This week Illusion of Life asked me to consider a problem I was facing in the development of my studio project and go through the assumptions I had for that problem and find ways to subvert them.
The problem is: What visual style can I use to represent the inner thoughts of a character.
My assumptions of this problem are:
The style needs to show the emotions of these thoughts.
It needs to give character and personality to the thoughts. This can be used for gags and interactions between the thoughts.
They are the thoughts of the character Molly and so they should look like her. This will allow for other characters to be shown in her thoughts when required.
They should appear alongside Molly to simultaneously show her face going through the process (eyes darting/brows furrowed/mouth shapes).
These thoughts exist in Molly's head, so other characters can't see them. They don't physically exist.
The animation used for these thoughts needs to be the same framerate as the rest of the animation.
As I was storyboarding my studio project, I rendered these thoughts as a bunch of little characters inside a thought bubble alongside the character.
So the first subversion I went with was removing Molly's face from the scene and showing the character's inside her head. This is a visual style used in the animated music video I Can Friday By Day! (I Can Friday By Day!, 2016). I really like the way that this method very clearly visualises that what we're seeing is the character's thoughts. There would still be options for showing the character's expression, it would just have to come before zooming into the inside, which can increase the run-time for the short film. I also have a concern that this would take Molly out of the scene momentarily, and I do want to keep her in focus as she is the main character. This method works well in I Can Friday By Day! as the little critters shown inside the girl's head are the main characters, and not the girl.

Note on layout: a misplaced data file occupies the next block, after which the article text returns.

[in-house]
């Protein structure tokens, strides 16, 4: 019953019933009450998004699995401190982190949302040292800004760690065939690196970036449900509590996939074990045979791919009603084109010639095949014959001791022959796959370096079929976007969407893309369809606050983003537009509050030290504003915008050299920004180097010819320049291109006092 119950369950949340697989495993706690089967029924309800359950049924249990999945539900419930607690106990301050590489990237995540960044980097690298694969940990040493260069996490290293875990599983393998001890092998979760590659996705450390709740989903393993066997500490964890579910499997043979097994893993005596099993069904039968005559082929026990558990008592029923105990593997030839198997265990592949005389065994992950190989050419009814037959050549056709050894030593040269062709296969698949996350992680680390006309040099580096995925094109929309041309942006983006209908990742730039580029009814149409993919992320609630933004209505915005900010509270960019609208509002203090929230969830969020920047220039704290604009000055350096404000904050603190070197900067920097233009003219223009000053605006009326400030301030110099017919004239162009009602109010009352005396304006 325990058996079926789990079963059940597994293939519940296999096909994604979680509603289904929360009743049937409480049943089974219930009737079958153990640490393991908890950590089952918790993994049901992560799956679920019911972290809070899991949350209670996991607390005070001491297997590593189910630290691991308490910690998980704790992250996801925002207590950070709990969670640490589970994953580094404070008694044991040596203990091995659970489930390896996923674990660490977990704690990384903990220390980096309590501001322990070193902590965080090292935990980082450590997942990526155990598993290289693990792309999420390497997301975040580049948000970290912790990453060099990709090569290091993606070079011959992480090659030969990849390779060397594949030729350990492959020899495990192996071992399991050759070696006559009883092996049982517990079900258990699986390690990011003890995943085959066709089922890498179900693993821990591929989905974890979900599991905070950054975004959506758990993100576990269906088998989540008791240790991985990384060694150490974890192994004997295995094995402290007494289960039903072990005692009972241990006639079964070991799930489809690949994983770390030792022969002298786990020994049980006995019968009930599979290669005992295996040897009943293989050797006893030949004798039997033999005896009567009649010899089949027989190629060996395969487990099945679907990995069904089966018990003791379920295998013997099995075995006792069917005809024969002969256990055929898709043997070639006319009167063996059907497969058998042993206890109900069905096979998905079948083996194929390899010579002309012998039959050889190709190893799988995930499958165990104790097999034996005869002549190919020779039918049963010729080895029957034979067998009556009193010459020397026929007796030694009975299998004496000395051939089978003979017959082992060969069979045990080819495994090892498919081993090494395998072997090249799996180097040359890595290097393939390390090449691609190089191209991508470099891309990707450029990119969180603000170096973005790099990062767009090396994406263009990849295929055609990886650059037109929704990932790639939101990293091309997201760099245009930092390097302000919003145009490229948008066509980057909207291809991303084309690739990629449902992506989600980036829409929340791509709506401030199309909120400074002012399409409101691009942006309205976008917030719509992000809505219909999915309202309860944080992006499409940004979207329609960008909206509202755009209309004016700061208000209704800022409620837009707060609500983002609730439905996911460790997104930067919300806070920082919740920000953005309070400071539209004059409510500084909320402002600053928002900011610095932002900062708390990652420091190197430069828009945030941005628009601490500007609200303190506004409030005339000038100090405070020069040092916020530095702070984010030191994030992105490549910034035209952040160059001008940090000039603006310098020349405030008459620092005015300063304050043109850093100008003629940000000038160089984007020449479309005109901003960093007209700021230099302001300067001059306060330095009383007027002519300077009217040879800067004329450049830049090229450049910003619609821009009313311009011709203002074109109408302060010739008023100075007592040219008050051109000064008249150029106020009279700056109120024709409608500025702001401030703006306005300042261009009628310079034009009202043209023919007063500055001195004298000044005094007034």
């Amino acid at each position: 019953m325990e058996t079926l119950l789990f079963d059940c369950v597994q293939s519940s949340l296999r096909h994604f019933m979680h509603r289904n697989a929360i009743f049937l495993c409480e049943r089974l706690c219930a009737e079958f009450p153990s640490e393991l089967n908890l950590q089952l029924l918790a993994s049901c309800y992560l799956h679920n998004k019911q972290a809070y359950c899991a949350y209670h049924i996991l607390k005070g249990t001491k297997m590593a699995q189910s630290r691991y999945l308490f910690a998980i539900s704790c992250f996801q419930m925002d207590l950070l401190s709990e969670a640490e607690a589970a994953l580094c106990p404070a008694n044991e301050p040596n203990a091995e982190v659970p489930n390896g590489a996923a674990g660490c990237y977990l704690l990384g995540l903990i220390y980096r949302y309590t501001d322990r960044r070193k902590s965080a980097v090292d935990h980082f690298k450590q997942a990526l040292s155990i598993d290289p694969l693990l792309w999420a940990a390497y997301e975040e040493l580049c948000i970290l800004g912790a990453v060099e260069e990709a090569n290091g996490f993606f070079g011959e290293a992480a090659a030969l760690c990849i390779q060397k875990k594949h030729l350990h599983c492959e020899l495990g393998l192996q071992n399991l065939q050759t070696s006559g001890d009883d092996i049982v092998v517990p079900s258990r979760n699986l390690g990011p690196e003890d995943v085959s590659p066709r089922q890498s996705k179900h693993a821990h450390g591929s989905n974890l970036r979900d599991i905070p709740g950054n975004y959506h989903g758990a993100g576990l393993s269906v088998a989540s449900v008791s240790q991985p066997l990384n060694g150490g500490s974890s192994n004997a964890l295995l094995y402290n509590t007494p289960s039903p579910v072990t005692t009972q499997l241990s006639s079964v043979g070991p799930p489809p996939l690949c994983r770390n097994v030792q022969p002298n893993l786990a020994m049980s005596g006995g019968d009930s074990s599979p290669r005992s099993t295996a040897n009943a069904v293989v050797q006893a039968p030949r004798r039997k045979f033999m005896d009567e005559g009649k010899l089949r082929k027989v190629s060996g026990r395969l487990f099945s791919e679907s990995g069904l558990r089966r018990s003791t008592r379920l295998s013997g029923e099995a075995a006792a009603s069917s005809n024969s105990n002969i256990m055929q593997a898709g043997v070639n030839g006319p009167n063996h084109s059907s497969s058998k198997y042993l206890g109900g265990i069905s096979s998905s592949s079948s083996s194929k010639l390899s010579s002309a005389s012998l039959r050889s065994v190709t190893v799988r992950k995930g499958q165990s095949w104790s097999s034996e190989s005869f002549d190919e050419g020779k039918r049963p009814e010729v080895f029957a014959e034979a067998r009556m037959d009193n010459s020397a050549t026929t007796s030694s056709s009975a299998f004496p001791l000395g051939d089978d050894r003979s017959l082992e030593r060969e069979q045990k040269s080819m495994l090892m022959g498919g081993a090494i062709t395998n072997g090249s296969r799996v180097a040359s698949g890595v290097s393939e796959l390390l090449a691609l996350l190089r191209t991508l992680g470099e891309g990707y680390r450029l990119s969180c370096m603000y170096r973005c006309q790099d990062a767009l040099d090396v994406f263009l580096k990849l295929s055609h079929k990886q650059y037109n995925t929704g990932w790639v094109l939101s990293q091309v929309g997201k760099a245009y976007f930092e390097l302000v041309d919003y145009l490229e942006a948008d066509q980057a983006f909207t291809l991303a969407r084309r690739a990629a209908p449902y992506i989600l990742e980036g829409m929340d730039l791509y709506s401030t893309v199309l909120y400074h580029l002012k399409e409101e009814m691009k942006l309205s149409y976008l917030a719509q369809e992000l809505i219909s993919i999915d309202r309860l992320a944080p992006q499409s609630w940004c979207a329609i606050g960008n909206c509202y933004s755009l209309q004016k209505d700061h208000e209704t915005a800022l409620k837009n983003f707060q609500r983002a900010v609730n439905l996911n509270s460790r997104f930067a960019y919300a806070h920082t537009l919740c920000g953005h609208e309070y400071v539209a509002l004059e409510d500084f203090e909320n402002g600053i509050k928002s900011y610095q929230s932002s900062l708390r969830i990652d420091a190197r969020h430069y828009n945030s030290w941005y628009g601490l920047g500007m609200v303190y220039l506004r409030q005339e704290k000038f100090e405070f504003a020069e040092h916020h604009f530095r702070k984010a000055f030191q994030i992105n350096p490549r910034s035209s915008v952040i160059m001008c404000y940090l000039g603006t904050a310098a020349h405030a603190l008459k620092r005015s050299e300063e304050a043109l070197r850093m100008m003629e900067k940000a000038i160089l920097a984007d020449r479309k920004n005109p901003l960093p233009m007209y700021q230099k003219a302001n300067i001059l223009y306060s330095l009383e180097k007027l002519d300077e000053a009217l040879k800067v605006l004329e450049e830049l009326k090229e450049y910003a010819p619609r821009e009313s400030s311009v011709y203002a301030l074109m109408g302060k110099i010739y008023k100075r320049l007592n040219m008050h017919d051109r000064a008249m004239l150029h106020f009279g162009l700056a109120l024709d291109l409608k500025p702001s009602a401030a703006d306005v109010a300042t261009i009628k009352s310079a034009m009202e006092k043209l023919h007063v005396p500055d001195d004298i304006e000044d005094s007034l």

For the second assumption I tackled the idea that these thought visuals should be little characters themselves. I went with a more abstract line-work animation to simulate the impact the thoughts are having upon Molly, which is like the style used to represent words and emotions in the short film Out Of My Mind (RadenWA, 2018). I like how the visuals used for the thoughts impact upon Molly, pushing her head from side to side. It gives a real weight to this choice she's struggling with. I worry that if I use this style, I will be missing out on the possibilities for sight gags and the ability to represent other characters within Molly's thoughts. There is also an issue that this style could more easily be seen as some other aspect of the magic that exists in this world.
One last assumption that I haven't had time to tackle this week, but I will be looking as I continue with my studio project, is giving the thought animation a different frame rate. Something like animating them on fours when the rest of the short film is animated on twos. This could provide a visual disconnect that separates the thoughts from the rest of the animation.
I Can Friday By Day! (2016), Japan Animator Expo, Japan. Directed by Kazuya Tsurumaki.
RadenWA (2018). Illustrating my inner struggle with watercolor animation - A Short Film -. Available at: https://www.youtube.com/watch?v=PvO5PFHOZ7Y&t=42s&ab_channel=RadenWA (Accessed: 8 April 2021)